- Product, product and more product. Some of the worst business plans are the ones that are majorly weighted towards describing the product or service in detail, with scant follow up detail on: 1. how the business will go to market (It’s a scary thing to hear a founder with technical development skills and no startup experience, only a corporate background, say how they will ‘buy in’ the operational management team, as well as sales and marketing personell) and then 2. exit and provide returns for investors. ‘Product’ is safe territory for the founder and it is quite common for a founder to wax eloquently on their product but then go lite, talking broad sweeping strokes when it comes to sales and marketing. Their enthusiasm for describing the product they have invented or dreamed up is not matched with equal detail and enthusiasm for describing both the revenue streams or how the business will exit.
- Comfortable salaries: The exit should be the payday goal / trigger. The investor of your first round is not looking to supply a comfortable wage. Businesses that go lean and bootstrap (especially pre-revenue ones) warm the cockles of an investor’s heart. You have to show that you are in this for the long haul (or at least until the investor’s exit) and not looking for just a comfy job with a nice salary. They want to know that you will eat locusts until exit day when from thereon in you can have caviar until your heart’s desire.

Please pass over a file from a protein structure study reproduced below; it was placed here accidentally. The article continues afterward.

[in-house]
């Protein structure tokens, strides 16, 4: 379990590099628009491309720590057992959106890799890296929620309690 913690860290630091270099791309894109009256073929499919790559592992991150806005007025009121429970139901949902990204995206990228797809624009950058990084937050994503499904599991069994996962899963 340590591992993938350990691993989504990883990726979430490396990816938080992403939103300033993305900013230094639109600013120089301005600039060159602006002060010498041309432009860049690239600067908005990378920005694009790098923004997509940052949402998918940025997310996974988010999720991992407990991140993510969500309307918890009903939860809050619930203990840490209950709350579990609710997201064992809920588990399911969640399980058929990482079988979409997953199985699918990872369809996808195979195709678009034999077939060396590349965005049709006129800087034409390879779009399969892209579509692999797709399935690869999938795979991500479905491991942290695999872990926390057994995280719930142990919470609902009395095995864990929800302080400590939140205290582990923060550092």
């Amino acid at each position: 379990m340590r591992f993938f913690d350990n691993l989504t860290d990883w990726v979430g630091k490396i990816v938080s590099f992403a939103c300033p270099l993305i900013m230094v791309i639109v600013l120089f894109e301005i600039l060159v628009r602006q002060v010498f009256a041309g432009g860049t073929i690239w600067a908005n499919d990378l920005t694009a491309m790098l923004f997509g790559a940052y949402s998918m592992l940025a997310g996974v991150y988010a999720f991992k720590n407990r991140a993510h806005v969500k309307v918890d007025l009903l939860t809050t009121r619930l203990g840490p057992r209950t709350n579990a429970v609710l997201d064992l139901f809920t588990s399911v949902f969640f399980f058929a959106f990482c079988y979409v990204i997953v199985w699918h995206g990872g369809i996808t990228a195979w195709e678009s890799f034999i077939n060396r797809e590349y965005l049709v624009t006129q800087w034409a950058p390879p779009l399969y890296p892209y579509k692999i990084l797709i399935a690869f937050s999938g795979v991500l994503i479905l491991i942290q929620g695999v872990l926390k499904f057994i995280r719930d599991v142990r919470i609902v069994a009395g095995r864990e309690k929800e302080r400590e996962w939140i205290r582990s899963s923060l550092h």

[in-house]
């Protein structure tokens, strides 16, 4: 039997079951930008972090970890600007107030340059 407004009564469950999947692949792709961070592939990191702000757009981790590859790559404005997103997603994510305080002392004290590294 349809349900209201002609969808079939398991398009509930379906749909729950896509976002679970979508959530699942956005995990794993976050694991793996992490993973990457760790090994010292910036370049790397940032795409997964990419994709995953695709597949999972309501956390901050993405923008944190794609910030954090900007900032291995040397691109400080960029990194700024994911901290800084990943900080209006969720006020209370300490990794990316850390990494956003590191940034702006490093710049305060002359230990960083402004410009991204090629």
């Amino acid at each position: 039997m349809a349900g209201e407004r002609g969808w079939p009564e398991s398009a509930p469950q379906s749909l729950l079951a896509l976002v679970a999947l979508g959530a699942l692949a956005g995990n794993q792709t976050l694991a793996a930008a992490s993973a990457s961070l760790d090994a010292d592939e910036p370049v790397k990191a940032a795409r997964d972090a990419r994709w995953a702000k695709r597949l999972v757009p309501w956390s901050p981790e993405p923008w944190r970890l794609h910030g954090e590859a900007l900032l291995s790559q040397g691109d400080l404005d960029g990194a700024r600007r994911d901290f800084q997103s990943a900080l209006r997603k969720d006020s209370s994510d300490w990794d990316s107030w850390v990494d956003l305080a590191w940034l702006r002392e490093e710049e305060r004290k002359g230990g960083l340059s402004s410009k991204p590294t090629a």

- No mention of IP protection. There’s others that could write so much more on this than me but one tip I have been told is a good idea is to maybe put IP in a separate company. This is a measure which can protect the IP in the event of a fail and therefore the assets of a company will be protected. Either way, make sure you have both a short term IP strategy that looks to procure revenues from IP opportunities and a long term strategy that positions and tempts any future investors or trade sale partners for IP acquisitions.
- Big picture vision but no detail. No ‘from here to there.’ Some entrepreneurs are lucky, their vision is really game changing and their pedigree would mean that investors might be willing to buy into their vision, even if they only have a broad outline of how to revenue it. For the rest of us we have to convince, cajole and persuade by means of endless due diligence rounds, questionings and presentations of various data, showing that we know how every bit of revenue will be made and from which revenue streams, why the monthly burn rate is so high and why we think we will get 1000 customers in month 4 and not just 500. It’s not about proving the accuracy of these facts because at the end of the day they will only be predictions. It is more about showing that you have tried to benchmark against other available information – perhaps a previous startup that has built a business in much the same way as you are planning to.